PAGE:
A flawed but refreshingly mature consideration of life, reason, and spirituality.

Pub Date: Nov. 28, 2016

ISBN: 978-1-5320-0958-7

Page Count: 256

Publisher: iUniverse

Review Posted Online: Feb. 28, 2017

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A very welcome instance of philosophy that can help readers live a good life.

A teacher and scholar of Buddhism offers a formally varied account of the available rewards of solitude.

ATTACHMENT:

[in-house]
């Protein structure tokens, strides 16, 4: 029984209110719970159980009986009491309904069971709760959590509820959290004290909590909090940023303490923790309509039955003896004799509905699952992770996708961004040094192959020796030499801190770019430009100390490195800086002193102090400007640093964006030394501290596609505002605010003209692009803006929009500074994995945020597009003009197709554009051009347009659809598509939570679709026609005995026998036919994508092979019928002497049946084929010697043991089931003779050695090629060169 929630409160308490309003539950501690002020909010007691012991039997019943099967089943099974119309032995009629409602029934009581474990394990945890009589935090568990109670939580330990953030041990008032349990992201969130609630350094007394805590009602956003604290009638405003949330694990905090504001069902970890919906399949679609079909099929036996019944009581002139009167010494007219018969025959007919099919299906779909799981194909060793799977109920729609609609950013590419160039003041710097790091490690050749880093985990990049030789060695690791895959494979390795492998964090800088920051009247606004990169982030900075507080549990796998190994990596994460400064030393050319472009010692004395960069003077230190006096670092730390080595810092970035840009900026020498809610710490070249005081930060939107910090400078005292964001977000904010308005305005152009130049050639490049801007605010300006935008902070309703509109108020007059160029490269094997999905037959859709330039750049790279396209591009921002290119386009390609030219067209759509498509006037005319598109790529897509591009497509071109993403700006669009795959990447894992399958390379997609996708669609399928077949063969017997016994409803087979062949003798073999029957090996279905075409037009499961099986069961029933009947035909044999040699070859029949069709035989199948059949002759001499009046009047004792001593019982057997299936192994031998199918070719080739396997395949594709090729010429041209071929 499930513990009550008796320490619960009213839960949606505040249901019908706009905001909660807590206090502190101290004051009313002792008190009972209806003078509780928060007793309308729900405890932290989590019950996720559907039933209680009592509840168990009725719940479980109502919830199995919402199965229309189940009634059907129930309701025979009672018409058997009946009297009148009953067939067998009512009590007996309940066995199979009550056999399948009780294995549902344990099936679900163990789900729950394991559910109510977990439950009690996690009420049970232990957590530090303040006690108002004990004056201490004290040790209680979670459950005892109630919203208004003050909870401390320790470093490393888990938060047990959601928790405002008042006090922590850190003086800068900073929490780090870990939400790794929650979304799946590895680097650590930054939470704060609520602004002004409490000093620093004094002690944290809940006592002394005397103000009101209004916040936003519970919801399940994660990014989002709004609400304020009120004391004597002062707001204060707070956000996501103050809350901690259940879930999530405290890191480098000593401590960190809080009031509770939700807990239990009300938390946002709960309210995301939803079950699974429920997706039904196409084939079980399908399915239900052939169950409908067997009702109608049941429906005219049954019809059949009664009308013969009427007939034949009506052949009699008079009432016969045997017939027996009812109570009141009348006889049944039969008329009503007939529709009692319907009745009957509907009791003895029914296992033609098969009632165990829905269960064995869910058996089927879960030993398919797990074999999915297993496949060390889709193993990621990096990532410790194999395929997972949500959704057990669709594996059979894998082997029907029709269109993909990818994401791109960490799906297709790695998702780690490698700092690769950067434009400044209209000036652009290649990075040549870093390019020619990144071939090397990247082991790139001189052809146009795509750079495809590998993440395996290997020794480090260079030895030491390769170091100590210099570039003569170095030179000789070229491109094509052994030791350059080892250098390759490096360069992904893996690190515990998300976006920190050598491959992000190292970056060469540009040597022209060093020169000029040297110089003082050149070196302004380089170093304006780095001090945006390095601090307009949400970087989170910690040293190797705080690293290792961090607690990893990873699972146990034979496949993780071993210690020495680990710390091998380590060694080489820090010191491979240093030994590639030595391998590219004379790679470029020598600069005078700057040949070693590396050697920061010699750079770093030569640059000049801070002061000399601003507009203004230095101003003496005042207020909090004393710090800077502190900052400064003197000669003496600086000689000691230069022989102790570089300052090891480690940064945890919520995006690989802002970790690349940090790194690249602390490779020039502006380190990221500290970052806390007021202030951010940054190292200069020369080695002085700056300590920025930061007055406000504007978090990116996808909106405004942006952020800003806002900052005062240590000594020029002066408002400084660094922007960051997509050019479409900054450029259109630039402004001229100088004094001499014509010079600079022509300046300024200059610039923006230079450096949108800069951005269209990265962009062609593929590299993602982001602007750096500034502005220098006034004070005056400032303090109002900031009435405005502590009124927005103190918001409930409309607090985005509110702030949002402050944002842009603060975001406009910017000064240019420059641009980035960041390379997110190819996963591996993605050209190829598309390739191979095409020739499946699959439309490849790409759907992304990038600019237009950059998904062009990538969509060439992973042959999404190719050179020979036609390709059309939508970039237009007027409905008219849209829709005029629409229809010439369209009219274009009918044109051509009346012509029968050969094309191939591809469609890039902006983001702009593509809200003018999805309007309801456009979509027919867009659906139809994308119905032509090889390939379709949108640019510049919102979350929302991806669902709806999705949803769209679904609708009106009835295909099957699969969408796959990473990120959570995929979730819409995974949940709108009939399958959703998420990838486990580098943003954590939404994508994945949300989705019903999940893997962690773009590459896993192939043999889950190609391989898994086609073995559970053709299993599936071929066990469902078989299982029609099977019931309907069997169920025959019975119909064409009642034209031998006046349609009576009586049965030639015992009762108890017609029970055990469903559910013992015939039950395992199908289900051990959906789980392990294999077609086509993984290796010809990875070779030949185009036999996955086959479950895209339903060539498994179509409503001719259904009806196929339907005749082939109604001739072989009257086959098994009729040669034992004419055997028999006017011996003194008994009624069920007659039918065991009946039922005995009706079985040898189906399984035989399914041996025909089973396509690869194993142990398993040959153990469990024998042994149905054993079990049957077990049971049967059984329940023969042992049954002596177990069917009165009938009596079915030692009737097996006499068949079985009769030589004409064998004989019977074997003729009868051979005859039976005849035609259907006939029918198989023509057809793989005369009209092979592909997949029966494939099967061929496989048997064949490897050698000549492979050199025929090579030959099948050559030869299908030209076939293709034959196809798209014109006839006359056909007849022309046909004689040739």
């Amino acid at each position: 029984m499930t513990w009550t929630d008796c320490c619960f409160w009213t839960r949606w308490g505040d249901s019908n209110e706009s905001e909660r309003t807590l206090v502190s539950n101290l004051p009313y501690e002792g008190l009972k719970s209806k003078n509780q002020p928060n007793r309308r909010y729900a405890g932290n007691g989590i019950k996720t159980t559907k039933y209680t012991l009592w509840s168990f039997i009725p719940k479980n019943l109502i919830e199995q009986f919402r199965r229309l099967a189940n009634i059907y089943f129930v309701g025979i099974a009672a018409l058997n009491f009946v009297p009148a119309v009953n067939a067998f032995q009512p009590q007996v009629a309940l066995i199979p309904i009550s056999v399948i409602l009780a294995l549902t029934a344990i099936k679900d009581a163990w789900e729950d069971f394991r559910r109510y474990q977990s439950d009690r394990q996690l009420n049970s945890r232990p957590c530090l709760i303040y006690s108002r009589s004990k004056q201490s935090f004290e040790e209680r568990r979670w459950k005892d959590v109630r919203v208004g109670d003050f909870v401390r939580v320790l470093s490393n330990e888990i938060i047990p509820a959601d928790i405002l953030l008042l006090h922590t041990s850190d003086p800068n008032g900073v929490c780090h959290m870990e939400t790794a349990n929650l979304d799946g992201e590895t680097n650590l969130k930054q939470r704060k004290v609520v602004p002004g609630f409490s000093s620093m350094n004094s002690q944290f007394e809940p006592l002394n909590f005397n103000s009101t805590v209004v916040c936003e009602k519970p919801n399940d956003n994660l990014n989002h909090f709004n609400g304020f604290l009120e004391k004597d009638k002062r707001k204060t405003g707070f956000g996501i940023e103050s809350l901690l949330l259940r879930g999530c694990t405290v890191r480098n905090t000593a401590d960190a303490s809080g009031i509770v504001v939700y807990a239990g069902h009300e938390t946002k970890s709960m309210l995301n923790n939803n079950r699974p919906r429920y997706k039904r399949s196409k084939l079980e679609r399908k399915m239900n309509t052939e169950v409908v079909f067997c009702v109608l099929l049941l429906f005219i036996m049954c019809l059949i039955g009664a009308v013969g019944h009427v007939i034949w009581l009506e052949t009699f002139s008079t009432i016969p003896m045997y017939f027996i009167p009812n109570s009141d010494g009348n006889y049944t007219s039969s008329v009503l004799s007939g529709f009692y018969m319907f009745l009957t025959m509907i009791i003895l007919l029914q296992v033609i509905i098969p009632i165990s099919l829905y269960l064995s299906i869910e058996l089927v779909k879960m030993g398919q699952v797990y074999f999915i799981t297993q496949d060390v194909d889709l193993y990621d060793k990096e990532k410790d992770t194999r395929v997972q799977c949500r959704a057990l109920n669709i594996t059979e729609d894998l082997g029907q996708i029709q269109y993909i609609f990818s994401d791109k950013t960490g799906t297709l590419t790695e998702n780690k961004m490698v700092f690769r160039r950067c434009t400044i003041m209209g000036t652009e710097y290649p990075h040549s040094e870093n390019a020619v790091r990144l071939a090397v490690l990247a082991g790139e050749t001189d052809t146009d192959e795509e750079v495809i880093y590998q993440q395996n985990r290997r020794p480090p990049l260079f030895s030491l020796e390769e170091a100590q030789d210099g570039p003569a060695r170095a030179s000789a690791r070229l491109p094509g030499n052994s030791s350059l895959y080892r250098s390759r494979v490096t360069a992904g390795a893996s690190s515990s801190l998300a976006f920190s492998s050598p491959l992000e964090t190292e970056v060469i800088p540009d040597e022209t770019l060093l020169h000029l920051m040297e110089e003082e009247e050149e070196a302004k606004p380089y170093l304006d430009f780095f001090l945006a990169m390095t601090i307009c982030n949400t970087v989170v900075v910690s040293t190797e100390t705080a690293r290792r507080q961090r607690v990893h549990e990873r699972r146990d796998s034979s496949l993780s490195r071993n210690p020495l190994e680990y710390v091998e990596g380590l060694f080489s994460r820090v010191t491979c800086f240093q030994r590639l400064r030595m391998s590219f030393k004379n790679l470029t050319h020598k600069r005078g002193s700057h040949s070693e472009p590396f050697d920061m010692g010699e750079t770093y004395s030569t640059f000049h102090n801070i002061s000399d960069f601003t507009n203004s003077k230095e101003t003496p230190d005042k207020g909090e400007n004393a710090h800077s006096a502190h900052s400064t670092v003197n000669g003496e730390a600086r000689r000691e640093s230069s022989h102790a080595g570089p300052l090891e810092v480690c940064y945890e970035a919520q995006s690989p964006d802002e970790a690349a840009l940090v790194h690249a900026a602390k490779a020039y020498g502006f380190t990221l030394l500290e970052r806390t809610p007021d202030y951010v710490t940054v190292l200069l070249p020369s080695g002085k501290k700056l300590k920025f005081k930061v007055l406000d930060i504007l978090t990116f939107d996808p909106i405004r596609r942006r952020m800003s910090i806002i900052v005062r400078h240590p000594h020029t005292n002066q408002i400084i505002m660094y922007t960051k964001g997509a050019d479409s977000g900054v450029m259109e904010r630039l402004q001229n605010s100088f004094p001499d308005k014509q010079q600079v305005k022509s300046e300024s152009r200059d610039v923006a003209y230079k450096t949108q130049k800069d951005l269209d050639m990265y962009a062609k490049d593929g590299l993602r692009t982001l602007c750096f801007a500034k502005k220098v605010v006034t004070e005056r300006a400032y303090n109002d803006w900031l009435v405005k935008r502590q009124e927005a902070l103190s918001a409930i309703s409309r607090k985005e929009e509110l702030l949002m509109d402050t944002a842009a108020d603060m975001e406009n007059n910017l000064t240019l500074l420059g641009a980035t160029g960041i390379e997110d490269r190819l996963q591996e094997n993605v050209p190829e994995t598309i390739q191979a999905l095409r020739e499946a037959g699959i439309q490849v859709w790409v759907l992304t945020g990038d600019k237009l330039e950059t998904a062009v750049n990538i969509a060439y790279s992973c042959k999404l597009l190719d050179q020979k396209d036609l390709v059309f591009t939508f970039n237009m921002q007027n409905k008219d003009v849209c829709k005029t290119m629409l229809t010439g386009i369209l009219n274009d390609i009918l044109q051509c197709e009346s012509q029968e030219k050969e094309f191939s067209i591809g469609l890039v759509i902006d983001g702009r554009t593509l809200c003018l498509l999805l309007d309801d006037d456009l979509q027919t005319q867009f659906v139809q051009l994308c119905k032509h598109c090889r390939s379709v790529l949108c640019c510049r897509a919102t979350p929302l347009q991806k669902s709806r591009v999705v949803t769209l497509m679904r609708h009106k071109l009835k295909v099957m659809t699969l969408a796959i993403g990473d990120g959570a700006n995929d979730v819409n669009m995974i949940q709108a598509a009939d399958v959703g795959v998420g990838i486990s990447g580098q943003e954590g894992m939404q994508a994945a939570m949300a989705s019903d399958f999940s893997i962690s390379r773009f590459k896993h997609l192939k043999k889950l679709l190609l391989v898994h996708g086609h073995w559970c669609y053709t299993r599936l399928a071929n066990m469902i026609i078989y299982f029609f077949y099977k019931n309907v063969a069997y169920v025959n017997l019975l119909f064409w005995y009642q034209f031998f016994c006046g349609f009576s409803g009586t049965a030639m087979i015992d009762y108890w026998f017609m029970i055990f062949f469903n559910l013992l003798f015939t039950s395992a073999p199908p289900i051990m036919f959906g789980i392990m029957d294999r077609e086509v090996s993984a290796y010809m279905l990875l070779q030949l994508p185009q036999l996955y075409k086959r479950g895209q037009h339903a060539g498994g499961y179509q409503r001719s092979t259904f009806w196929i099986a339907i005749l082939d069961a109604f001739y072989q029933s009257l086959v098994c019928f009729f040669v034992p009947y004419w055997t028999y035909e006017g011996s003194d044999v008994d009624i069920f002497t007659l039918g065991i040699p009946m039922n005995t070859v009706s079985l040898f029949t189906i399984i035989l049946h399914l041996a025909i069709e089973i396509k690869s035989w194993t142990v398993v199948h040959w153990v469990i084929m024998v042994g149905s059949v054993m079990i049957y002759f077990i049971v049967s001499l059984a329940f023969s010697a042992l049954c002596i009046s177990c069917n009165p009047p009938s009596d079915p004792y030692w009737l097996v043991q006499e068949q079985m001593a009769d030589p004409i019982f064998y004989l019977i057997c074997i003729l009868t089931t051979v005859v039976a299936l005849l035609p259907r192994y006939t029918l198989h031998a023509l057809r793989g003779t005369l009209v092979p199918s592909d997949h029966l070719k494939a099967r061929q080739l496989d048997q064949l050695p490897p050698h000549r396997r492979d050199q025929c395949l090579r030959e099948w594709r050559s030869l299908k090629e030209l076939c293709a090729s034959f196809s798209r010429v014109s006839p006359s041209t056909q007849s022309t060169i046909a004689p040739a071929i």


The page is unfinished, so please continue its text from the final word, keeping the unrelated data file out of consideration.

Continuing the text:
“As Mother Ayahuasca takes me in her arms, I realize that last night I vomited up my attachment to Buddhism. In passing out, I died. In coming to, I was, so to speak, reborn. I no longer have to fight these battles, I repeat to myself. I am no longer a combatant in the dharma wars. It feels as if the course of my life has shifted onto another vector, like a train shunted off its familiar track onto a new trajectory.” Readers of Batchelor’s previous books (Secular Buddhism: Imagining the Dharma in an Uncertain World, 2017, etc.) will recognize in this passage the culmination of his decadeslong shift away from the religious commitments of Buddhism toward an ecumenical and homegrown philosophy of life. Writing in a variety of modes—memoir, history, collage, essay, biography, and meditation instruction—the author doesn’t argue for his approach to solitude as much as offer it for contemplation. Essentially, Batchelor implies that if you read what Buddha said here and what Montaigne said there, and if you consider something the author has noticed, and if you reflect on your own experience, you have the possibility to improve the quality of your life. For introspective readers, it’s easy to hear in this approach a direct response to Pascal’s claim that “all of humanity's problems stem from man's inability to sit quietly in a room alone.” Batchelor wants to relieve us of this inability by offering his example of how to do just that. “Solitude is an art. Mental training is needed to refine and stabilize it,” he writes. “When you practice solitude, you dedicate yourself to the care of the soul.” Whatever a soul is, the author goes a long way toward soothing it.